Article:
Good golly Ms Olley, your art ain’t no folly

Australian still life artist, Margaret Hannah Olley, was born in Lismore, New South Wales on 24 June 1923. During her high school years, Olley attended Somerville House in Brisbane. After graduation from art school, Olley became an active member of the Sydney art scene. She received the inaugural Mosman Art Prize in 1947; and had her first solo exhibition the following year. By 1949, Olley left for Europe, where she attended art school in France; and traveled throughout much of western Europe. This was followed by her first European exhibition, in 1952.

Olley returned to Brisbane in 1953, where she designed theatre sets and painted murals. She then traveled to north Queensland and on to Papua New Guinea, Malaysia, Cambodia, and Bali. Olley’s landscapes from this time are full of bright colours. By the early 1960s, her work had become popular with galleries and collectors.

  • The image above entitled Odette (1962), is an example of Olley’s early 1960s art created during a stage where she floated between Sydney, Newcastle and Brisbane. It was whilst in Brisbane, she engaged a number of models from Joyce Wilding’s newly opened One People of Australia League (OPAL) hostel for aboriginal and Torres Strait islander girls, in south Brisbane. Olley’s portraits and nudes of these dispossessed and displaced young indigenous women are amongst her most interesting works.

During her busy career, Olley held more than 90 solo exhibitions. This was recognised on 10 June 1991, in the Queen’s Birthday Honours list, where Olley was made an Officer of the Order of Australia “for service as an artist and to the promotion of art”. Six years later, in 1997, a major retrospective of Olley’s work was organised by the Art Gallery of New South Wales.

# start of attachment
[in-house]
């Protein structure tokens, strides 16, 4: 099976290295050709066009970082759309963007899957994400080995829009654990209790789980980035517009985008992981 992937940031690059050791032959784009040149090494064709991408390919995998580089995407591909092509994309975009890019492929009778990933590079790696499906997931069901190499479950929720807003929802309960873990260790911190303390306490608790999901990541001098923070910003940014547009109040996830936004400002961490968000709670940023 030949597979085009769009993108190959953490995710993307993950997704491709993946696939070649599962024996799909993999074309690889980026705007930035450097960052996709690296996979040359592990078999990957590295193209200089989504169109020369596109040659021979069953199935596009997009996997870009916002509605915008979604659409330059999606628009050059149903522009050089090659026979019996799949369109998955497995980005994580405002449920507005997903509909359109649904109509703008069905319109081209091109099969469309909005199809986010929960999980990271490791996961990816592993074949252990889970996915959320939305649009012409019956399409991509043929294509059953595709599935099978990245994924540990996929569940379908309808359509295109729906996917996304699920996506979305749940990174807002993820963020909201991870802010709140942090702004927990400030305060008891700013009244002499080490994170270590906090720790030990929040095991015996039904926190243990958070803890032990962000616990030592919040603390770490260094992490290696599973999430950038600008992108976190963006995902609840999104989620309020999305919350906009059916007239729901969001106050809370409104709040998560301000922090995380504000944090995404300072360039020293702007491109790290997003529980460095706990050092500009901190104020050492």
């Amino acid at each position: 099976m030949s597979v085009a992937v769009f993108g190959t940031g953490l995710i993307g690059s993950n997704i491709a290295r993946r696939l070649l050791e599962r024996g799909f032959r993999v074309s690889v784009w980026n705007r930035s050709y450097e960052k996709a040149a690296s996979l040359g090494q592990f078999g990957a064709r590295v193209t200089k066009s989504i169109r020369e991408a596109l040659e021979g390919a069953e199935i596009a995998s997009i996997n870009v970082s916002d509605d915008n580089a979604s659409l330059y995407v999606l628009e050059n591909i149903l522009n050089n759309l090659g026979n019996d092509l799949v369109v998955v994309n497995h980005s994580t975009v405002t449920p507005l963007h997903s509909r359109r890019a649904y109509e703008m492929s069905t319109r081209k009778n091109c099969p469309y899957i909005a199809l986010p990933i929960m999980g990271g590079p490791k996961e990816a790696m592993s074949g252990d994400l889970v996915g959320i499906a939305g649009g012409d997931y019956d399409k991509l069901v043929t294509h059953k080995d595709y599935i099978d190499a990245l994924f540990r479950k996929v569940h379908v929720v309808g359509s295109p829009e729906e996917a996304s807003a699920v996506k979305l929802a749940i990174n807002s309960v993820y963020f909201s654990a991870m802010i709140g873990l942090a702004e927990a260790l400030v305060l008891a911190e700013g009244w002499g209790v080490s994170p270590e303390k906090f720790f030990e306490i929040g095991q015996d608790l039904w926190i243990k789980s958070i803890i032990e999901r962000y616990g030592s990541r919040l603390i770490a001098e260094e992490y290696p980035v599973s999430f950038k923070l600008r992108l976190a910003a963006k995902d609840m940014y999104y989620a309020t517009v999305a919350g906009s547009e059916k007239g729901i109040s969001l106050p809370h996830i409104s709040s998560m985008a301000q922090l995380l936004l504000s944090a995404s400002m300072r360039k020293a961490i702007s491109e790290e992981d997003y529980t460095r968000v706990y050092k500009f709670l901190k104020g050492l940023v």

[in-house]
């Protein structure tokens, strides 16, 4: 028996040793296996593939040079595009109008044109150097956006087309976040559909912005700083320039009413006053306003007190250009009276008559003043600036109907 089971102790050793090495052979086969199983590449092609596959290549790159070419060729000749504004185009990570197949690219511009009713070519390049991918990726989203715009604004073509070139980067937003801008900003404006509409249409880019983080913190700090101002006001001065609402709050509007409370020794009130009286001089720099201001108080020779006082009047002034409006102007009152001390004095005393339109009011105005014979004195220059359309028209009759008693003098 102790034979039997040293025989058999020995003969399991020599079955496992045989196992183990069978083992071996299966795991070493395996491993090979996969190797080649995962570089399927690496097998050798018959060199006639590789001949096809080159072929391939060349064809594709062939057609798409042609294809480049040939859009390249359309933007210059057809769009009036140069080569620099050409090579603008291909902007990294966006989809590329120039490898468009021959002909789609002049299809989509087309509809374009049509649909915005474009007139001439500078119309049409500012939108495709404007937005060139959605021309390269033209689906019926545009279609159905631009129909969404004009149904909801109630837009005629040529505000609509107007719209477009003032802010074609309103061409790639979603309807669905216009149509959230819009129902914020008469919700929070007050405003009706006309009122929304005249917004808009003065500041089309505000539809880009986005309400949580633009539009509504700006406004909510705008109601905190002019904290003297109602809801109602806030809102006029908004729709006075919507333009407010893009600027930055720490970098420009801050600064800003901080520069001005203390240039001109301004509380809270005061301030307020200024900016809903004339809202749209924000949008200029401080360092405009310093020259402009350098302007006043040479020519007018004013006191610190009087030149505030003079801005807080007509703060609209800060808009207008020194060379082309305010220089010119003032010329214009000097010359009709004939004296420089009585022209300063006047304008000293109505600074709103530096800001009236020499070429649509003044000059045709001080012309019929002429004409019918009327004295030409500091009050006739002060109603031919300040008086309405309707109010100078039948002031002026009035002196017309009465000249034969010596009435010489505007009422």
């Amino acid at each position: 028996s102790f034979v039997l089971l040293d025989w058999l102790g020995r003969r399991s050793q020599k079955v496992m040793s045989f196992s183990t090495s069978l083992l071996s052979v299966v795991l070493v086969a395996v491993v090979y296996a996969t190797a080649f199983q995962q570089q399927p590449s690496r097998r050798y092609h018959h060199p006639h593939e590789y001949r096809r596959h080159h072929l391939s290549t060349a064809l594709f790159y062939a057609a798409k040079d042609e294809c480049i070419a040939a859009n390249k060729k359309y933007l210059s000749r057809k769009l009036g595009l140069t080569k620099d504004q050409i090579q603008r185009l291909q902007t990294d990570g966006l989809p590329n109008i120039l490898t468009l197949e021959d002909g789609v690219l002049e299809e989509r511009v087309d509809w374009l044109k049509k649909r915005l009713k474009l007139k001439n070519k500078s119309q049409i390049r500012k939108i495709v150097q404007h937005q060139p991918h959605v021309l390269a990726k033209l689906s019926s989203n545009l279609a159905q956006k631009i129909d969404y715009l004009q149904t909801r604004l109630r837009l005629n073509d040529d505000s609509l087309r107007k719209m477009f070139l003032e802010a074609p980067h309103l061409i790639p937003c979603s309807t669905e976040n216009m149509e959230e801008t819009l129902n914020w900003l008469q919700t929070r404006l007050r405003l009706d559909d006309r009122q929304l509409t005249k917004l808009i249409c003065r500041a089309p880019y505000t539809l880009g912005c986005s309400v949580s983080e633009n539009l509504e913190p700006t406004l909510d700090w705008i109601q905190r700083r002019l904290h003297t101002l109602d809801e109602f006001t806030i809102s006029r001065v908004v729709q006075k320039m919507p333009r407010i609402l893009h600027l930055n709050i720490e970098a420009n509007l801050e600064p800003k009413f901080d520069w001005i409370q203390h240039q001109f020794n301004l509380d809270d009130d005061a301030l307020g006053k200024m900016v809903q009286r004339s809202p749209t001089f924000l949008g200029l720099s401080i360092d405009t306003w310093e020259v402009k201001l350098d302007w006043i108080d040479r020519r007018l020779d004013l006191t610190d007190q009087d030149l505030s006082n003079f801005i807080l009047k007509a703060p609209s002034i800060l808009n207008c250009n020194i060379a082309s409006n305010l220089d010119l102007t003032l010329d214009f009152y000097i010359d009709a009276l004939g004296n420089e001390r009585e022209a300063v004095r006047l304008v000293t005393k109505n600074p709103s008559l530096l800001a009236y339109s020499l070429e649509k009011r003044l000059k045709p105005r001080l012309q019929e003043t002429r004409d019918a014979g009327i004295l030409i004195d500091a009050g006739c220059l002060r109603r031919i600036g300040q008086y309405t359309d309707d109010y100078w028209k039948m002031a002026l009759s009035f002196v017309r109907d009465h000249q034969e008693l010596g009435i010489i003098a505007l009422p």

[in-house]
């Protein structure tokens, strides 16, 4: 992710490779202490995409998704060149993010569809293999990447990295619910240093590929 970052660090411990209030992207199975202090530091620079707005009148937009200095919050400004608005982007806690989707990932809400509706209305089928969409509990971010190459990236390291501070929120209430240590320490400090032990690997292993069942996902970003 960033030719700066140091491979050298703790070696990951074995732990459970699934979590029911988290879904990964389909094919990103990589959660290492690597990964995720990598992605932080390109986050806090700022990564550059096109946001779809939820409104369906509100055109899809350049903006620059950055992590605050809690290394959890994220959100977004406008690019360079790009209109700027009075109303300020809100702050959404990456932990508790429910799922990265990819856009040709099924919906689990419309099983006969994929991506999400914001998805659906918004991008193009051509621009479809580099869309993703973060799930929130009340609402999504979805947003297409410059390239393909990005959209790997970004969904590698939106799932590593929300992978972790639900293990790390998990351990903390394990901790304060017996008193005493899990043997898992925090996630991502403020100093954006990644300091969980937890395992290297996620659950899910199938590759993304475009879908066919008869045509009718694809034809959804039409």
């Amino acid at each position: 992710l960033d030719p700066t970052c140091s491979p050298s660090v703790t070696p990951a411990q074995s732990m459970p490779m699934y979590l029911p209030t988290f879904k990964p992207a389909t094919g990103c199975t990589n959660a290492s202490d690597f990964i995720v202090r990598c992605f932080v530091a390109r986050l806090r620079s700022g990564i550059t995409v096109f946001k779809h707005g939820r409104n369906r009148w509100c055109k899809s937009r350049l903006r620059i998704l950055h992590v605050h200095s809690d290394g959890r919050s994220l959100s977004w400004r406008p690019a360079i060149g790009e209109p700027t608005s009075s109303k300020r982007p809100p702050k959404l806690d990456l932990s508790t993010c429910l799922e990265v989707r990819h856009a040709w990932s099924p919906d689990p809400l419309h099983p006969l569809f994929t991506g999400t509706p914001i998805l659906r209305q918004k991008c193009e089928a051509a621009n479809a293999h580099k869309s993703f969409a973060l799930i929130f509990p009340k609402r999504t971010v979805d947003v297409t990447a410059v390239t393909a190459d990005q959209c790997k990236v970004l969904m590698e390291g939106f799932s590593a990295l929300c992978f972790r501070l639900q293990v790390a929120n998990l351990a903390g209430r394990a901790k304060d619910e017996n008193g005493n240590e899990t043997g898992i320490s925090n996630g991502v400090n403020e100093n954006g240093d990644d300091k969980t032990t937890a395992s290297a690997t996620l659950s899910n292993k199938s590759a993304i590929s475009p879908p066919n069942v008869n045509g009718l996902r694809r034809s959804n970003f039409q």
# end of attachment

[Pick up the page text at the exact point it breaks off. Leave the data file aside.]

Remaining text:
Olley was twice the subject of an Archibald Prize winning painting; the first by William Dobell in 1948 and the other by Ben Quilty in 2011. She was also the subject of paintings by many of her artist friends, including Russell Drysdale.

  • In 2006, Olley was awarded the degree Doctor of Fine Arts honoris causa by the University of Newcastle.
  • In the same year, on 12 June, Olley was awarded Australia’s highest civilian honour, the Companion of the Order, “for service as one of Australia’s most distinguished artists, for support and philanthropy to the visual and performing arts, and for encouragement of young and emerging artists”.
  • The following month, on 13 July 2006, Olley donated a further 130 artworks to the Art Gallery of New South Wales, worth AU$7 million.

Olley died at her home in the inner Sydney suburb of Paddington, on 26 July 2011, aged 88. Of the last paintings that she did before her death; 27 were exhibited at Sotheby’s Australia, in Woollahra, in an exhibition entitled The Inner Sanctum of Margaret Olley.  Olley had put the final touches for the show, on the day before she died; and Philip Bacon, who had exhibited her work for decades; had prepared a catalogue to show her that weekend.

The opening night was attended by about 350 people, among whom were the Governor-General of Australia, Quentin Bryce; who gave an address, in which she said that Olley’s work was often just like the artist, “filled with optimism“. Other attendees at the opening included Penelope Wensley, the Governor of Queensland, Edmund Capon, Ben Quilty and Barry Humphries.

Here lies the still life of the inner sanctum of Margaret Olley

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Source: McCulloch, Alan. Encyclopedia of Australian Art.
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